Calls to avoid “devastating outcomes” at crossings
A moment of inattention could cost you your life on a train track.
This is the message from Police, NZTA and the Government as part of Rail Safety Week.
The same way people check for cars when they cross a road, when they cross railway tracks they should always check for trains, says operations manager National Road Policing Centre Inspector Peter McKennie.
“Unfortunately, some people are complacent about crossing railway tracks. They are looking at their phone, have headphones in or are simply not paying attention as they step out onto the tracks.
“Others deliberately cross despite the warning signals. As well as risking their own lives, this can lead to copycat behaviour by young children with devastating outcomes.”
Transport Minister Phil Twyford says installing safety infrastructure is crucial, but people need to be more careful around trains too.
"We’re making good progress rolling out upgrades like automatic gates to save lives, and there’s more on the way.
"Since the start of 2018, in Auckland 23 high-risk pedestrian crossings have had barrier gates installed, with 15 more planned. Wellington is seeing upgrades to 12 pedestrian crossings, with improvements planned for at least 27 road crossings in the Wairarapa.
"On top of that, KiwiRail and Waka Kotahi New Zeland Transport Agency have also completed upgrades to 17 level crossings around the country, with another 20 to be completed before the middle of next year. They are also looking ahead to what could be in the next phase of upgrades."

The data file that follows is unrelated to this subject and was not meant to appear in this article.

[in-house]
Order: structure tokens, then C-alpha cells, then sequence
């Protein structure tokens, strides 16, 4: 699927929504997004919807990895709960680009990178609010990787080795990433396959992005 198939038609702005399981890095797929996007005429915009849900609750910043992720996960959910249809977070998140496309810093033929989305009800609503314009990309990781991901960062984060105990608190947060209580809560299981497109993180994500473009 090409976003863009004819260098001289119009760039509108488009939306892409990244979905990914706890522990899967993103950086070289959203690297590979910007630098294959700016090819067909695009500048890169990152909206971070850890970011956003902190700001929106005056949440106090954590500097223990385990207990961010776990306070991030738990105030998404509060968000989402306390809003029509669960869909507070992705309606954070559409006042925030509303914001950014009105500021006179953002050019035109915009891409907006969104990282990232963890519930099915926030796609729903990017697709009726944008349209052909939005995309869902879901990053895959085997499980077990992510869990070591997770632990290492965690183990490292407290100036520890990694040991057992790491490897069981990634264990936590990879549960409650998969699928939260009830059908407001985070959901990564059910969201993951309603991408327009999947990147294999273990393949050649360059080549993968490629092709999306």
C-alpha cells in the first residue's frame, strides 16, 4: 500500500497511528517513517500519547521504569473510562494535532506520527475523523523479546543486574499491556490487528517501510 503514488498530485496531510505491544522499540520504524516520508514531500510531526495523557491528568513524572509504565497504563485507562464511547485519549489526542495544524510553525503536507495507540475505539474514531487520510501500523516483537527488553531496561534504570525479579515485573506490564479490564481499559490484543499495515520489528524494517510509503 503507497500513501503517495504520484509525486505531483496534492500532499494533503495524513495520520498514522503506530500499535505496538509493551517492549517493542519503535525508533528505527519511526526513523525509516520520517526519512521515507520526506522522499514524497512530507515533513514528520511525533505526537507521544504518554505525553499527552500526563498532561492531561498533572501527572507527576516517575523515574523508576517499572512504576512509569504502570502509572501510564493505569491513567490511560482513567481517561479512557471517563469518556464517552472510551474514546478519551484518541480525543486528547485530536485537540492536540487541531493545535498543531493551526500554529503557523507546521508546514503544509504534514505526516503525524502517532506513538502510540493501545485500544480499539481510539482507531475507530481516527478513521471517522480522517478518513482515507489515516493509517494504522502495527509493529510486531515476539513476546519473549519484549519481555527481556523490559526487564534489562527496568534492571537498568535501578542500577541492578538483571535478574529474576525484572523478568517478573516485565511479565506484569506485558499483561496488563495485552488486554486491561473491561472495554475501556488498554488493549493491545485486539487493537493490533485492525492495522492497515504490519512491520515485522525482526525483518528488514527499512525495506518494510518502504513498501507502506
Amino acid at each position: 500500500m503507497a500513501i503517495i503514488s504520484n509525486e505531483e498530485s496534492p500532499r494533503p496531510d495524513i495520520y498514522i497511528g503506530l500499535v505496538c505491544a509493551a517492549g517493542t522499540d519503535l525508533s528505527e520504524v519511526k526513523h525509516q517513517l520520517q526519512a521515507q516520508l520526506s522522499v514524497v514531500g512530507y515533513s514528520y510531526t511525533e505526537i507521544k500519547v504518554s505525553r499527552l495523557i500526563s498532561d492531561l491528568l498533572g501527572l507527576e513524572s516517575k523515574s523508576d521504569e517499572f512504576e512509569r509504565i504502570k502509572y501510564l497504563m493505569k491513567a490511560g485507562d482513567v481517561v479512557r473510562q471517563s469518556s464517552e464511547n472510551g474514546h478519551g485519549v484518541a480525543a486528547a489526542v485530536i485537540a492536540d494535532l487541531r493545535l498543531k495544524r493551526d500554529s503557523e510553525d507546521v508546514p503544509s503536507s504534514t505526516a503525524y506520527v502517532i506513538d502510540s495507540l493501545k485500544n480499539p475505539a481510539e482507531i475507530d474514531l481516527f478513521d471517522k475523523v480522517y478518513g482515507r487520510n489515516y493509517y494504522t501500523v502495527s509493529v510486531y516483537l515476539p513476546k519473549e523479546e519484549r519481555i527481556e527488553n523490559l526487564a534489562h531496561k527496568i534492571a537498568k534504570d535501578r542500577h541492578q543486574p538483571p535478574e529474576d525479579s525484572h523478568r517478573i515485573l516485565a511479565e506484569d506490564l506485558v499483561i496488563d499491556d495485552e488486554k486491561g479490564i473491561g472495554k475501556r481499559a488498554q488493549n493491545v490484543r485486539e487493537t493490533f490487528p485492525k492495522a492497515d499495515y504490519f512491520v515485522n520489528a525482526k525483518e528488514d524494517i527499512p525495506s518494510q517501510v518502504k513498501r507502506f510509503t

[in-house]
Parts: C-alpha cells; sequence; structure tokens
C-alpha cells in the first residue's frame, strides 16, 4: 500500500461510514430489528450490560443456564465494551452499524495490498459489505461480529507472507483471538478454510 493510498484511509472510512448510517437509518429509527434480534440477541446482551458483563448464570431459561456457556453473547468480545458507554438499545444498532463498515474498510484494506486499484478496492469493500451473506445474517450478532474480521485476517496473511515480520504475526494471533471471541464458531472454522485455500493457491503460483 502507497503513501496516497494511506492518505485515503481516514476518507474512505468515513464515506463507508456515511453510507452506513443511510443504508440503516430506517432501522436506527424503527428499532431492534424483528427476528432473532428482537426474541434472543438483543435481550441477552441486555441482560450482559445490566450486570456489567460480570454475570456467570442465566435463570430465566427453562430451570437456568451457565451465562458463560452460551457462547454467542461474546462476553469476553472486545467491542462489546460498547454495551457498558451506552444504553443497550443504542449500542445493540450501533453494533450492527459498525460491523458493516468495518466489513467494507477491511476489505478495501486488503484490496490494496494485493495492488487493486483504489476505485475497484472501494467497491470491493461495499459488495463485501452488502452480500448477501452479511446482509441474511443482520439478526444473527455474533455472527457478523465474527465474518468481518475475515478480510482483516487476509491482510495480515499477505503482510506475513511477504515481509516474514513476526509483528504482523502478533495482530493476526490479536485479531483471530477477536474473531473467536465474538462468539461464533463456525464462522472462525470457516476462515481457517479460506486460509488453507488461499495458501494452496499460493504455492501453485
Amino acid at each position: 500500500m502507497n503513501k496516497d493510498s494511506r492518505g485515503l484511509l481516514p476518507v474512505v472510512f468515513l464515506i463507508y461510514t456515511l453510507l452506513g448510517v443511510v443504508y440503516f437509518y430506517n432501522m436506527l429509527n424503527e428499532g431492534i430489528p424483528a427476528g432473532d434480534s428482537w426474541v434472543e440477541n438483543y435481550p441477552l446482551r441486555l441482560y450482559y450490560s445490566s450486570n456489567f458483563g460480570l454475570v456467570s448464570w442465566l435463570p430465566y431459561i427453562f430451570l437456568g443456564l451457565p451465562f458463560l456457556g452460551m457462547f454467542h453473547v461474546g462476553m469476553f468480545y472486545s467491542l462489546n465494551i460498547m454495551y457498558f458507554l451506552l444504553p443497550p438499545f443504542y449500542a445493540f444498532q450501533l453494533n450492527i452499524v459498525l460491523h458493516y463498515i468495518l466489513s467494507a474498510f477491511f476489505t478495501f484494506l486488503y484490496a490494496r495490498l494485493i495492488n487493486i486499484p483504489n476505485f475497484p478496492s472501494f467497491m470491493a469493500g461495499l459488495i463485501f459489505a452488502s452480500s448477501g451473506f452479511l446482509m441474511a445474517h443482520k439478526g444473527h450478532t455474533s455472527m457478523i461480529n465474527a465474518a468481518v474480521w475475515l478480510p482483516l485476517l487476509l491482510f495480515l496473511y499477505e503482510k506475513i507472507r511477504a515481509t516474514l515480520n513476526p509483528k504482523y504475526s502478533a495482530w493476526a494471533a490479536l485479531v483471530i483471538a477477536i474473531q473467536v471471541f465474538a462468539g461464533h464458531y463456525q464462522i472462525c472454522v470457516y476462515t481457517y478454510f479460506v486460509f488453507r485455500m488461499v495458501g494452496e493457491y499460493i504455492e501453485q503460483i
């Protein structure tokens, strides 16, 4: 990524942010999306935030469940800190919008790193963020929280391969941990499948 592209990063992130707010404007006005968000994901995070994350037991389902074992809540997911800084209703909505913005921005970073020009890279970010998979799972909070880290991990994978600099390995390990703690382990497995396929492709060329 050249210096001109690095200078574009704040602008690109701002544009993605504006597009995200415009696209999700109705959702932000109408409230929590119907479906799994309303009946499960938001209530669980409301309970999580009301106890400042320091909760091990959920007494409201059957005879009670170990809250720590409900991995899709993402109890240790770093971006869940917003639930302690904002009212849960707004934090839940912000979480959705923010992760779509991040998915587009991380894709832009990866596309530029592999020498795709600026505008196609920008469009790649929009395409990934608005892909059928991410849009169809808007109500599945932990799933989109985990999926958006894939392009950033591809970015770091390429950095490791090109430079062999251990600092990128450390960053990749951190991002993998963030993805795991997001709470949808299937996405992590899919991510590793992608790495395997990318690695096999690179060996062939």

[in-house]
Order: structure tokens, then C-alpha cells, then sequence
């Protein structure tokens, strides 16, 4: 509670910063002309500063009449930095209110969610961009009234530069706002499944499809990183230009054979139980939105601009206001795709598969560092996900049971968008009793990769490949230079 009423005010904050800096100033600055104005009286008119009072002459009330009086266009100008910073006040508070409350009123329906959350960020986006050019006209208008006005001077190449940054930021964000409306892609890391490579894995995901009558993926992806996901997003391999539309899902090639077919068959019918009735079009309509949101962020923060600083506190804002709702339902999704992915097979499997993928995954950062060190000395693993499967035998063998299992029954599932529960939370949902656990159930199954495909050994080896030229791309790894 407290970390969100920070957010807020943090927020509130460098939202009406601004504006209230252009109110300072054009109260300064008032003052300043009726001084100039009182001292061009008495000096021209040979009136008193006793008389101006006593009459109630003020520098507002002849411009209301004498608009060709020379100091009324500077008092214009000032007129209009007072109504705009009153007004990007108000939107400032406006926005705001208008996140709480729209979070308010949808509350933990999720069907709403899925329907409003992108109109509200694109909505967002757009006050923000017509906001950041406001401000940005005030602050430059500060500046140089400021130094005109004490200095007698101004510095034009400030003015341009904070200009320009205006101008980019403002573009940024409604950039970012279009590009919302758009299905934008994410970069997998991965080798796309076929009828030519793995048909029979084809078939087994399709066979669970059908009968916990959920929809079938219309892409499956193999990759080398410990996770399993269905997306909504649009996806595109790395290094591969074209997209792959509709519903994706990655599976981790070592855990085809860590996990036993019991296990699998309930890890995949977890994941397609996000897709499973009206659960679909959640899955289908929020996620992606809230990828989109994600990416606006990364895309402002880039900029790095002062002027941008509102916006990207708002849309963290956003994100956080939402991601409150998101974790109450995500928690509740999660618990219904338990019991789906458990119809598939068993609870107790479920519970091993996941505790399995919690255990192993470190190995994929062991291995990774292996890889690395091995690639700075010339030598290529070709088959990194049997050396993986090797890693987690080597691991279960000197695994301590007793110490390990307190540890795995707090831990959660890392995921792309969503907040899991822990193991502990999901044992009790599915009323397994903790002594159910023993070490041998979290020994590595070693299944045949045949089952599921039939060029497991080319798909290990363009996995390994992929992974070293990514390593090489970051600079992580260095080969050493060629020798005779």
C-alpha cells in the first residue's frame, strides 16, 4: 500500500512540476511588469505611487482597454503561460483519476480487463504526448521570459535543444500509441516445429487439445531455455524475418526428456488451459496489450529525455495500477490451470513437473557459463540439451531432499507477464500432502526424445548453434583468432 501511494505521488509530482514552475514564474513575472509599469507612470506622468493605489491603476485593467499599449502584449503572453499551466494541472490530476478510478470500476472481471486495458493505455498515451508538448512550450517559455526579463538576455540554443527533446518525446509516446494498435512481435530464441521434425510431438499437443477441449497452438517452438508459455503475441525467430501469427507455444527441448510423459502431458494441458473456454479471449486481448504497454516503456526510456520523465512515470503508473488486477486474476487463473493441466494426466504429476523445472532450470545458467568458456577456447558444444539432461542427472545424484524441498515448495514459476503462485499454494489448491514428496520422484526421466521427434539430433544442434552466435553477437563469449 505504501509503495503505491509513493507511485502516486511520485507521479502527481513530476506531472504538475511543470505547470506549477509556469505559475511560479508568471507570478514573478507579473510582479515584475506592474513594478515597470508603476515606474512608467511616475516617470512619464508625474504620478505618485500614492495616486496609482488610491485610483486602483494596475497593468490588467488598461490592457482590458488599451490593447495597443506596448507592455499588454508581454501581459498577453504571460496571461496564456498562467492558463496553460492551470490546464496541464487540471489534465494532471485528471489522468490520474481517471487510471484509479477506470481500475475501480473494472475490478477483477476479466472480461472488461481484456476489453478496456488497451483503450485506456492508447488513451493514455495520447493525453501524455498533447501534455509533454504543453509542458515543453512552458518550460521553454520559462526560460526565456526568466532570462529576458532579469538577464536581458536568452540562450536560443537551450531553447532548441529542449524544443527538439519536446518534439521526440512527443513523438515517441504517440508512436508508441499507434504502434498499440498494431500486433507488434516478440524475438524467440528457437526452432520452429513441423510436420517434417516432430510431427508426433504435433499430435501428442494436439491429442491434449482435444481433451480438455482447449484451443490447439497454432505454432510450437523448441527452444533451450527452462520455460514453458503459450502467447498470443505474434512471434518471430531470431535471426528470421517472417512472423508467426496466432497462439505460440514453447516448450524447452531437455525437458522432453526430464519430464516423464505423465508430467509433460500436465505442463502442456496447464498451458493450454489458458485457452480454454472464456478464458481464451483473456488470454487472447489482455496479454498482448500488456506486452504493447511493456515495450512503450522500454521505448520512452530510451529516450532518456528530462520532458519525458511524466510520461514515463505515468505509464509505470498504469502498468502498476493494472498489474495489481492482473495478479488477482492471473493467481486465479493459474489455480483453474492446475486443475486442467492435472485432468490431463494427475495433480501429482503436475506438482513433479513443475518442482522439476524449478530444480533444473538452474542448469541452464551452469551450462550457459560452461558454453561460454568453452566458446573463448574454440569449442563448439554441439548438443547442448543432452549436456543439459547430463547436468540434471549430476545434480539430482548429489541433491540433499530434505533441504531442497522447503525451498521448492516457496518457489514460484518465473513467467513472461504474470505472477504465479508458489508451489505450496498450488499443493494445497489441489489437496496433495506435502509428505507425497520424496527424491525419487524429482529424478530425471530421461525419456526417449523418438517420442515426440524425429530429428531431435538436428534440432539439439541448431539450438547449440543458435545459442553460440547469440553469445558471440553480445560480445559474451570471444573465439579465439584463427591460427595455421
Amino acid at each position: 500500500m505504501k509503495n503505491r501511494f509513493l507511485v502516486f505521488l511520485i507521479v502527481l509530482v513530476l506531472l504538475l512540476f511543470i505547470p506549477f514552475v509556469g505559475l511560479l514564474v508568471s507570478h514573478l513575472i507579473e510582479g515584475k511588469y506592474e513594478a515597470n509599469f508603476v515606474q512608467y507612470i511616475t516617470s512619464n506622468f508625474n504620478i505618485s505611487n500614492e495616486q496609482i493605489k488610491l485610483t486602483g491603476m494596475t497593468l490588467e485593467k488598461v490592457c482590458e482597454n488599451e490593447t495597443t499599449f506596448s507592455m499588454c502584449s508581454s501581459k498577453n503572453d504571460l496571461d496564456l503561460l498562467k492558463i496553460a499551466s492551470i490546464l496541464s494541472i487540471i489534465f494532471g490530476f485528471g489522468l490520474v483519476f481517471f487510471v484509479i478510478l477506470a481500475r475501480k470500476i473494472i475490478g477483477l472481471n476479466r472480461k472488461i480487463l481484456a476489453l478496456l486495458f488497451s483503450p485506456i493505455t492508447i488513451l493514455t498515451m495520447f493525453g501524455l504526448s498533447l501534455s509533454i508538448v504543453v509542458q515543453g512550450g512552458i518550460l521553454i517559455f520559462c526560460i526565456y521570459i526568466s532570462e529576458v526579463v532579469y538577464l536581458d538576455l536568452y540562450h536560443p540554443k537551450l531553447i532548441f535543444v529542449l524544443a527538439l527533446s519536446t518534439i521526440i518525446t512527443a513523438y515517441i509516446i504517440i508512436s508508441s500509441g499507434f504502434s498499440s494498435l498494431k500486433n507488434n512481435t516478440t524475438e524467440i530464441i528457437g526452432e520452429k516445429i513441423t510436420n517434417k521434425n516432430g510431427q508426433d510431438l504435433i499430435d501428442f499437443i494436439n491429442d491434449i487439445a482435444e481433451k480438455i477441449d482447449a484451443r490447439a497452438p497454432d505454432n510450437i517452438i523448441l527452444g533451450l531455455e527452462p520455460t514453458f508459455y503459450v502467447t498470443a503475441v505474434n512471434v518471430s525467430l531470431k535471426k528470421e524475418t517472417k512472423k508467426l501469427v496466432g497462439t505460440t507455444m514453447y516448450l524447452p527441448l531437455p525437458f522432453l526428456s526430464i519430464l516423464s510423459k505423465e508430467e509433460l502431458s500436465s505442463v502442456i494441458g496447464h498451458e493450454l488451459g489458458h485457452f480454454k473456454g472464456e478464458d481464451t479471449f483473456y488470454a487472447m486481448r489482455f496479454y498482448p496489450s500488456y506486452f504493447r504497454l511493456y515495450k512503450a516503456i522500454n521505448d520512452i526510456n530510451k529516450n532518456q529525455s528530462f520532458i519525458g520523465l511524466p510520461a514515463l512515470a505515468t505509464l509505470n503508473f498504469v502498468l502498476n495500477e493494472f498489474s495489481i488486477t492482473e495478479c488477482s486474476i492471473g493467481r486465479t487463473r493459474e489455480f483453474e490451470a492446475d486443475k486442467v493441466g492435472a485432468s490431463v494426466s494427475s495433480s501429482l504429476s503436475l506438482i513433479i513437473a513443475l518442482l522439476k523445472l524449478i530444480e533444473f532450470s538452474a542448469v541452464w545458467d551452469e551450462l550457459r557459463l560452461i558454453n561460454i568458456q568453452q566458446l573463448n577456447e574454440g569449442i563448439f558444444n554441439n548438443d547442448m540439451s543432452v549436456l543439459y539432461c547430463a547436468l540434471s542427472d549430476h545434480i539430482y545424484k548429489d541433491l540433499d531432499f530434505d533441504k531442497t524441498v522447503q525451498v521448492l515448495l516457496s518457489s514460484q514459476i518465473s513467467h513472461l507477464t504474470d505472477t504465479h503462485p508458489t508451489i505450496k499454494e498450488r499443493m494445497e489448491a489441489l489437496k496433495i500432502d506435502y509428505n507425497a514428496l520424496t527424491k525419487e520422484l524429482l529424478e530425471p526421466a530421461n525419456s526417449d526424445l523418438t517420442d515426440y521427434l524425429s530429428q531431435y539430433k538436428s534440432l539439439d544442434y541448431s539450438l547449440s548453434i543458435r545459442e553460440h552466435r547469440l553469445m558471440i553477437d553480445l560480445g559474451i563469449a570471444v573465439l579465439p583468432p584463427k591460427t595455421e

Since 2013, 110 pedestrians and motorists have died in collisions with trains in New Zealand, with 43 of those deaths at level crossings, another 68 people have been seriously injured.
"The people we have lost are more than a statistic,” says Twyford.
“They are friends, whanau and colleagues. Each one has a story and has left loved ones who are grieving their loss.”
McKennie says not all rail crossings have bells and lights, and even if they do you, you are less likely to notice them if you don’t make a conscious effort to stop, look and listen.
A moment of inattention could cost you your life on a train track, he says.
“Just as pedestrians should always cross tracks with care, so should drivers and riders.
“Drivers must always obey bells, lights, and barriers – and where there are none they should always look both ways before they proceed over a railway track.”
Last year, there were 320 near misses on railway tracks- that’s almost one a day and any one of them could have resulted in a fatality, says NZTA general manager safety, health and environment Greg Lazzaro.
“Near misses with trains can be reduced if people stay alert and comply with signs and signals in place to help you cross safely.
“It’s vital when you’re around trains, tracks and level crossings to take notice of your surroundings and cross with care.”